Some councils are looking at ways to invest in employment of artists, including launching live streaming programs.
Some state jurisdictions have initiated programs where councils can access additional funds for programs supporting the cultural economy.
Come councils have to defend keeping their cultural development teams in place and maintaining the importance on the programs
Local government is part of regional governments responsibility and therefore there is a need for the national response to include local government and be noted through the Meeting of Cultural Ministers (MCM) where the impact is being considered on a state and territory basis.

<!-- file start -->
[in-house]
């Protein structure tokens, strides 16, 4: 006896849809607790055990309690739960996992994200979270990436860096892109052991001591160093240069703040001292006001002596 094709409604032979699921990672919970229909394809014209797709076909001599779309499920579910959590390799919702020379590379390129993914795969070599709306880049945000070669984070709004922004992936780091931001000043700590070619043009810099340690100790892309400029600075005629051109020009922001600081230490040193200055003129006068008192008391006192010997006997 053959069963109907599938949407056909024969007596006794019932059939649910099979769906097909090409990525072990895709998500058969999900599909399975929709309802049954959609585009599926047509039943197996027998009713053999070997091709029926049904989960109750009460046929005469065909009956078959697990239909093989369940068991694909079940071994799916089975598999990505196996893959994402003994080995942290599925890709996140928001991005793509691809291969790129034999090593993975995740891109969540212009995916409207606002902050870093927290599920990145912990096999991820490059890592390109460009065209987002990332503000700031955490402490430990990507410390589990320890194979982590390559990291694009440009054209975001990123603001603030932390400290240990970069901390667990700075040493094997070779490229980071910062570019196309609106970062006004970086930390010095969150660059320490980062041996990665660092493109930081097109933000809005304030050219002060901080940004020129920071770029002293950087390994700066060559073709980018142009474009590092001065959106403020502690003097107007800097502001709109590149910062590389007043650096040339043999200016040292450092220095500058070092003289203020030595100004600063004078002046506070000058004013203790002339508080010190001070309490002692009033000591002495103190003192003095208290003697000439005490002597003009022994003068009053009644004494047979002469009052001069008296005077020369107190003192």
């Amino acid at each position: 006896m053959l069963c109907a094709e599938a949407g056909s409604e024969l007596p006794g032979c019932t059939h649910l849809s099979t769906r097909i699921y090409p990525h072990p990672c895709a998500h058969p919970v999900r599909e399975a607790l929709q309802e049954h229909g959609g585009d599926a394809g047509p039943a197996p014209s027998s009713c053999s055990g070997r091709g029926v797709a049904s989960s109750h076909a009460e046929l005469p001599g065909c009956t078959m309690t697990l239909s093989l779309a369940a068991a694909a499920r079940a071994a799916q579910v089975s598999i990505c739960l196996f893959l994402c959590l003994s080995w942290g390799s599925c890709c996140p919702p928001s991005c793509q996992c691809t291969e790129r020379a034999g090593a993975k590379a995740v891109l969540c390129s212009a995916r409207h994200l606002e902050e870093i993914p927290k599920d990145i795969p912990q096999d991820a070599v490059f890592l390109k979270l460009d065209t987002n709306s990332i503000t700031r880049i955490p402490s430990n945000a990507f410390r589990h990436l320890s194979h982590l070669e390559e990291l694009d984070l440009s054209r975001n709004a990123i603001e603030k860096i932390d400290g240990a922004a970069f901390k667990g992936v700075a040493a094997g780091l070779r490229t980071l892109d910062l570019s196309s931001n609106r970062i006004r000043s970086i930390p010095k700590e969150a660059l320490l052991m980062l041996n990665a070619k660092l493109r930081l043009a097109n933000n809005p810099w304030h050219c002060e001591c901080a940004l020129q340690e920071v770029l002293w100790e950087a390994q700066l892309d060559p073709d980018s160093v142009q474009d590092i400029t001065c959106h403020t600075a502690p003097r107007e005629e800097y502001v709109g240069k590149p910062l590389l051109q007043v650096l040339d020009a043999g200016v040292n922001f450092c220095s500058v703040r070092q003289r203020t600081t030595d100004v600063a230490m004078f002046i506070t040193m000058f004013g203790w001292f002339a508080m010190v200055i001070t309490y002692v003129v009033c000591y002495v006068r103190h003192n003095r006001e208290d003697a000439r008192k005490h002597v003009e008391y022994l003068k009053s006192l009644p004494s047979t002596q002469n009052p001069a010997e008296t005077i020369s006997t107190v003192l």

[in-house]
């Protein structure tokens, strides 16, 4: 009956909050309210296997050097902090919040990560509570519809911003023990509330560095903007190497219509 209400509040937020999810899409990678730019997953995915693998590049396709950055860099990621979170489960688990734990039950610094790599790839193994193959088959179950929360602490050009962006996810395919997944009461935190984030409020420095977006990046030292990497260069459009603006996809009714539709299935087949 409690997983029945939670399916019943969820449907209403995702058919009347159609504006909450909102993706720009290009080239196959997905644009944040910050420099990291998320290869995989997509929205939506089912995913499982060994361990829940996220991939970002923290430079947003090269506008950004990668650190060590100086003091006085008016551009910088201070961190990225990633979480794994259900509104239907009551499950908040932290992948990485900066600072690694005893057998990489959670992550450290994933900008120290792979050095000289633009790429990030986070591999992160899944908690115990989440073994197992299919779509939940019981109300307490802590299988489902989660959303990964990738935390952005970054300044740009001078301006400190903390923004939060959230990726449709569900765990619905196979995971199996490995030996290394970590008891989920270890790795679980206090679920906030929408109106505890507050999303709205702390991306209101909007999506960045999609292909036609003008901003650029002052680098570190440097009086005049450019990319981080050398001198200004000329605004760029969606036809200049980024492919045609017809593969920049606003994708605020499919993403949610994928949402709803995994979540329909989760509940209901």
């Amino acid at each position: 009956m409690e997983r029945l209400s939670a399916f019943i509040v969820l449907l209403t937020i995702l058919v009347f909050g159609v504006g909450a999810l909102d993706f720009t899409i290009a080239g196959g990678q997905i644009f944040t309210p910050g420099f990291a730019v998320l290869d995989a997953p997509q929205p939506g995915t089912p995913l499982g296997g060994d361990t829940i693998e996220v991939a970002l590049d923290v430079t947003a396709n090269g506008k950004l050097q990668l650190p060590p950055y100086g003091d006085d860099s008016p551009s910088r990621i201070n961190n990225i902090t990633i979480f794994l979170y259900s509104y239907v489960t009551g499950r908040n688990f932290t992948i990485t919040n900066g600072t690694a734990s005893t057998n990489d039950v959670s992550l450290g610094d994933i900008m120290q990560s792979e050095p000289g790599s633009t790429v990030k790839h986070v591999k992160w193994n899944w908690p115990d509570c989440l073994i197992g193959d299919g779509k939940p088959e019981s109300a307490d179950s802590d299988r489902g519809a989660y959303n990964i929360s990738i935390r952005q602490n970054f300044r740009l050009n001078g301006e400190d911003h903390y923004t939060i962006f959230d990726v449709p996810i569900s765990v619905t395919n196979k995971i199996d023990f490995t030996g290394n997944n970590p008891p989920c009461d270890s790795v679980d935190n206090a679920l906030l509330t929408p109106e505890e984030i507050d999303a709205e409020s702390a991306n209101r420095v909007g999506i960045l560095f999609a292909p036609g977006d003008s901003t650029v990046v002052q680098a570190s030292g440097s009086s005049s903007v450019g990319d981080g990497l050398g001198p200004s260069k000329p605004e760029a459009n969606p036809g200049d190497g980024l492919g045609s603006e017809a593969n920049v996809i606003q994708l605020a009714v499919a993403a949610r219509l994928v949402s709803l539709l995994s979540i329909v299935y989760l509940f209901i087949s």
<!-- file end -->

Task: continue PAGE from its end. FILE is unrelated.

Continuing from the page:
About one third of the attendees acknowledged they or their councils, are reviewing their strategic planning considering the changed situation.
Ideas discussed included:
- Working with the existing budget to create useful online content i.e. classes, engaging community.
- Lobby to maintain cultural spaces as once lost it will be difficult to get back.
- Need to create quick-response resilience grants to be used in a different way to pay rents and wages.
- Crucial for the sector to tell all levels of government what is needed
- Grants to focus ongoing connection and collaboration work with the sector
Ideas known of, wished for, or being implemented
National Recovery Strategy for the sector, integrated between levels of government
More resources through State government to fund employment through an ‘exit’ strategy that includes ‘community healing properties’
Practical measure to get online programs running effectively